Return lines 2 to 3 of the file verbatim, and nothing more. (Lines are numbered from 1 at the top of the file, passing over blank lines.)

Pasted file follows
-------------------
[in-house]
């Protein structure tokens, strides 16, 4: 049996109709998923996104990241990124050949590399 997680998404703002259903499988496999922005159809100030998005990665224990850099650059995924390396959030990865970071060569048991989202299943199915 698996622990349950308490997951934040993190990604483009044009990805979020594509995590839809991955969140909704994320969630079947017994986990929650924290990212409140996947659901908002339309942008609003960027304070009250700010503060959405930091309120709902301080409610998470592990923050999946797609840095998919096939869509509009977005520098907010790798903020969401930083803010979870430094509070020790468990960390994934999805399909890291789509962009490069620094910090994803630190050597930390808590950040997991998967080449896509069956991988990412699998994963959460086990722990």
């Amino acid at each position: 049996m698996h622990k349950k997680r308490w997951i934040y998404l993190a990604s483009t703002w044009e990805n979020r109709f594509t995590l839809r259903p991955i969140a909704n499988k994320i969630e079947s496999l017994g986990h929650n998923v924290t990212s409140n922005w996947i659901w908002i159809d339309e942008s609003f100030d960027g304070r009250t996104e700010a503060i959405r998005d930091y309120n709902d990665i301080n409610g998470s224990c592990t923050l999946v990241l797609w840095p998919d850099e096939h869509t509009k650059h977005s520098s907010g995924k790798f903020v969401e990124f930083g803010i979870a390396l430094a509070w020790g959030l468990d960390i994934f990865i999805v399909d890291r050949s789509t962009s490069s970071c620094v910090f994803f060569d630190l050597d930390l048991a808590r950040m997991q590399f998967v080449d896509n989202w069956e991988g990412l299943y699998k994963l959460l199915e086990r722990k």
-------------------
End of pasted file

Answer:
């Protein structure tokens, strides 16, 4: 049996109709998923996104990241990124050949590399 997680998404703002259903499988496999922005159809100030998005990665224990850099650059995924390396959030990865970071060569048991989202299943199915 698996622990349950308490997951934040993190990604483009044009990805979020594509995590839809991955969140909704994320969630079947017994986990929650924290990212409140996947659901908002339309942008609003960027304070009250700010503060959405930091309120709902301080409610998470592990923050999946797609840095998919096939869509509009977005520098907010790798903020969401930083803010979870430094509070020790468990960390994934999805399909890291789509962009490069620094910090994803630190050597930390808590950040997991998967080449896509069956991988990412699998994963959460086990722990």
């Amino acid at each position: 049996m698996h622990k349950k997680r308490w997951i934040y998404l993190a990604s483009t703002w044009e990805n979020r109709f594509t995590l839809r259903p991955i969140a909704n499988k994320i969630e079947s496999l017994g986990h929650n998923v924290t990212s409140n922005w996947i659901w908002i159809d339309e942008s609003f100030d960027g304070r009250t996104e700010a503060i959405r998005d930091y309120n709902d990665i301080n409610g998470s224990c592990t923050l999946v990241l797609w840095p998919d850099e096939h869509t509009k650059h977005s520098s907010g995924k790798f903020v969401e990124f930083g803010i979870a390396l430094a509070w020790g959030l468990d960390i994934f990865i999805v399909d890291r050949s789509t962009s490069s970071c620094v910090f994803f060569d630190l050597d930390l048991a808590r950040m997991q590399f998967v080449d896509n989202w069956e991988g990412l299943y699998k994963l959460l199915e086990r722990k």